4 stars Born Again Cretin was on the C81 cassette given away with NME, and introduced a new post-punk audience t the strange world of Robert Wyatt, who had been coaxed out of retirement by Green from Scritti Politti. A series of highly eclectic 7"s followed on the ubercool Rough Trade label, culminating ... (read more)

Report this review (#114522) | Posted by mixmastermorris | Thursday, March 8, 2007 | Review Permanlink

3 stars Just a brief comment on this album.... interesting and rewarding efforts here by Wyatt but I certainly wouldn't highlight 'Stalin wasn't Stallin' as the jewel here. Apart from the misguided politics of a song celebrating one of history's greatest mass murderers on the grounds that he defended ... (read more)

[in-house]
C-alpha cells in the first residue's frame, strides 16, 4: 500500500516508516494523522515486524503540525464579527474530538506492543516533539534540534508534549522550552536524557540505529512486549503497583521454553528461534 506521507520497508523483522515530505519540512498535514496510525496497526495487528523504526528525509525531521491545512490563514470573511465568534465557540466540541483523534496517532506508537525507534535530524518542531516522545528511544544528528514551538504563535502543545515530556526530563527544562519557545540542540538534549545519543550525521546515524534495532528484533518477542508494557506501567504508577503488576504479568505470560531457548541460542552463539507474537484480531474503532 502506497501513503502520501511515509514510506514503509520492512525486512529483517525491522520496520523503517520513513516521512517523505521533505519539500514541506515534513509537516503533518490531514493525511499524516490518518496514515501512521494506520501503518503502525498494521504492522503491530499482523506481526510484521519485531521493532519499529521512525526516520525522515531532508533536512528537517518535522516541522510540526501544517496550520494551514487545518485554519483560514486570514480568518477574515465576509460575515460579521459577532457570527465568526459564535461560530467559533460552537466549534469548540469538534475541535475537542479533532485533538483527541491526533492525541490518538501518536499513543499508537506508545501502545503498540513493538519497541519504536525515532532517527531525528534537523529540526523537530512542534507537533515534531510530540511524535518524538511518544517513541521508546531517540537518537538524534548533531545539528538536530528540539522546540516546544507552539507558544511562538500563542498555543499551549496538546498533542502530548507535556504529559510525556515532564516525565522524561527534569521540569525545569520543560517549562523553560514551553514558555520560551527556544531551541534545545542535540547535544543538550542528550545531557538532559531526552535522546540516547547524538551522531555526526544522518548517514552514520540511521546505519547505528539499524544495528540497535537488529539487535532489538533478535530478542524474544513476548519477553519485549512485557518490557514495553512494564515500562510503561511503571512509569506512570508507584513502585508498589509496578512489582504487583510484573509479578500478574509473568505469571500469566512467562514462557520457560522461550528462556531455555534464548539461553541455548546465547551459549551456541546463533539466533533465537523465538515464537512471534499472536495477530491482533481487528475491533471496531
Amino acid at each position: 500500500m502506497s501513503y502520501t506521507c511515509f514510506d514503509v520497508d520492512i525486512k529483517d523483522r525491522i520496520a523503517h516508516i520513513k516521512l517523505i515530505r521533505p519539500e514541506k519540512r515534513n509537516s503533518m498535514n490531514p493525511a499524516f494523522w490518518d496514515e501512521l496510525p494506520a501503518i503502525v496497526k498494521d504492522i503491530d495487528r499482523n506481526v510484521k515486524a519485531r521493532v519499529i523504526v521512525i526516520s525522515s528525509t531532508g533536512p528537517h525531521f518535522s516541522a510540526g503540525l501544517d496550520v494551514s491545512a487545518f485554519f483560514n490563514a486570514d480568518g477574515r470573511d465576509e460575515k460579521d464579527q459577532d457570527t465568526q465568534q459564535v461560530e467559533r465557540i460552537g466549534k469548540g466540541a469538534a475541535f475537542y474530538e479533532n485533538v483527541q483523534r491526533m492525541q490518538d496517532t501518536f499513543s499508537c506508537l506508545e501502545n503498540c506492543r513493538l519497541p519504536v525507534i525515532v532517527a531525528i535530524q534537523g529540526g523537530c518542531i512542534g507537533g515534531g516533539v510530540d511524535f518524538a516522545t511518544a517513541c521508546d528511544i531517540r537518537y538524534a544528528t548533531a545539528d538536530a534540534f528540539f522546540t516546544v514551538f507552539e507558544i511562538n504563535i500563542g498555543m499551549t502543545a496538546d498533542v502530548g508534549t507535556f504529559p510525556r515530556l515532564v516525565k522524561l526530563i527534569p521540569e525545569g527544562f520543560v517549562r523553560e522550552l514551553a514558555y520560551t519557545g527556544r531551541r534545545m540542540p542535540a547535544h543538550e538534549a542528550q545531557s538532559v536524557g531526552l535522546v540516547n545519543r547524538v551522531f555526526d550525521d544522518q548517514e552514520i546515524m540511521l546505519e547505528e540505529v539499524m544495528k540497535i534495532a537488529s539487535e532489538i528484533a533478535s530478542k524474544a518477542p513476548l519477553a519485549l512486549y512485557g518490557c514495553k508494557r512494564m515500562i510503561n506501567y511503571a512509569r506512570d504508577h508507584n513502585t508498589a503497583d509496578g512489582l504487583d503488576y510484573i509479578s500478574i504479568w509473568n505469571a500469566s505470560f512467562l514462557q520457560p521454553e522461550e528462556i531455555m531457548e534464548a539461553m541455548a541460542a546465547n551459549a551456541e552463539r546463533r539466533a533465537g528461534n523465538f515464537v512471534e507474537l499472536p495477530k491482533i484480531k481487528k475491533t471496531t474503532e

Report this review (#52293) | Posted by | Wednesday, October 19, 2005 | Review Permanlink

4 stars Look at any Robert Wyatt discography and it seems to be the case that he didn't record or release anything between 75's "Ruth..." and this lesser known gem from 1982. It's tempting to think that his confidence and self-belief evaporated completely during this time as the realisation sunk in th ... (read more)

Report this review (#29845) | Posted by Mick Haldane | Sunday, August 29, 2004 | Review Permanlink